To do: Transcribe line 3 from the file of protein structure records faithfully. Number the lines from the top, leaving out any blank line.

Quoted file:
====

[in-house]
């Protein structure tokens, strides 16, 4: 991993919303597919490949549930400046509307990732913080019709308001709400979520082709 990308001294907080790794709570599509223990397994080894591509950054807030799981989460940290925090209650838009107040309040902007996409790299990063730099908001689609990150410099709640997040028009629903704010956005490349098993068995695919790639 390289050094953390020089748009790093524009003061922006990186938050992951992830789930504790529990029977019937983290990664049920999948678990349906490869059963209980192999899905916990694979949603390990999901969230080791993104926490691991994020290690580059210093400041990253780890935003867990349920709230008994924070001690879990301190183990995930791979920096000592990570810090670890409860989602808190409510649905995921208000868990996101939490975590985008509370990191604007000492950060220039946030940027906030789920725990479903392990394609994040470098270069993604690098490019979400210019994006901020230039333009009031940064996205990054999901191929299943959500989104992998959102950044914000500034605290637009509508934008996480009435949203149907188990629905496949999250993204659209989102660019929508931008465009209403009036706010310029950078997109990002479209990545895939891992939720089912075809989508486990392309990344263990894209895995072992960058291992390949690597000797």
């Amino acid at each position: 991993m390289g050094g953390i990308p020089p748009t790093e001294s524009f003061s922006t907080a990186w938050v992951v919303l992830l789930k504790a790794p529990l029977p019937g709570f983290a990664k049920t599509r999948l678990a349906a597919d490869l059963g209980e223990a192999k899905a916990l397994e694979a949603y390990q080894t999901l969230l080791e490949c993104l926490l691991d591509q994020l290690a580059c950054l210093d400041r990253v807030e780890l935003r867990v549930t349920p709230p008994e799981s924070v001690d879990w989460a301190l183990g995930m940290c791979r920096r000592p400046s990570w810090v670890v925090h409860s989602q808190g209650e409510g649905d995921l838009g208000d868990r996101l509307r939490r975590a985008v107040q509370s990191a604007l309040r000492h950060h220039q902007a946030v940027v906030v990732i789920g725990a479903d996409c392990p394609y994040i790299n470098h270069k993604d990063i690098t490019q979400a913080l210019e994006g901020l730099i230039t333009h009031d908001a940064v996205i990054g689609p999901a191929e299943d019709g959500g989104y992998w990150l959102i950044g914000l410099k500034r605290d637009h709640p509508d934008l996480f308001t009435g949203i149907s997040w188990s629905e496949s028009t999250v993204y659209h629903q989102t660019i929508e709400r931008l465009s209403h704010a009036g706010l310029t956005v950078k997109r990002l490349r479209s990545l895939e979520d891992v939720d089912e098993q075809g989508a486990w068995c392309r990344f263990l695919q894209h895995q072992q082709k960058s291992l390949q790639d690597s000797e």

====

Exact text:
């Amino acid at each position: 991993m390289g050094g953390i990308p020089p748009t790093e001294s524009f003061s922006t907080a990186w938050v992951v919303l992830l789930k504790a790794p529990l029977p019937g709570f983290a990664k049920t599509r999948l678990a349906a597919d490869l059963g209980e223990a192999k899905a916990l397994e694979a949603y390990q080894t999901l969230l080791e490949c993104l926490l691991d591509q994020l290690a580059c950054l210093d400041r990253v807030e780890l935003r867990v549930t349920p709230p008994e799981s924070v001690d879990w989460a301190l183990g995930m940290c791979r920096r000592p400046s990570w810090v670890v925090h409860s989602q808190g209650e409510g649905d995921l838009g208000d868990r996101l509307r939490r975590a985008v107040q509370s990191a604007l309040r000492h950060h220039q902007a946030v940027v906030v990732i789920g725990a479903d996409c392990p394609y994040i790299n470098h270069k993604d990063i690098t490019q979400a913080l210019e994006g901020l730099i230039t333009h009031d908001a940064v996205i990054g689609p999901a191929e299943d019709g959500g989104y992998w990150l959102i950044g914000l410099k500034r605290d637009h709640p509508d934008l996480f308001t009435g949203i149907s997040w188990s629905e496949s028009t999250v993204y659209h629903q989102t660019i929508e709400r931008l465009s209403h704010a009036g706010l310029t956005v950078k997109r990002l490349r479209s990545l895939e979520d891992v939720d089912e098993q075809g989508a486990w068995c392309r990344f263990l695919q894209h895995q072992q082709k960058s291992l390949q790639d690597s000797e």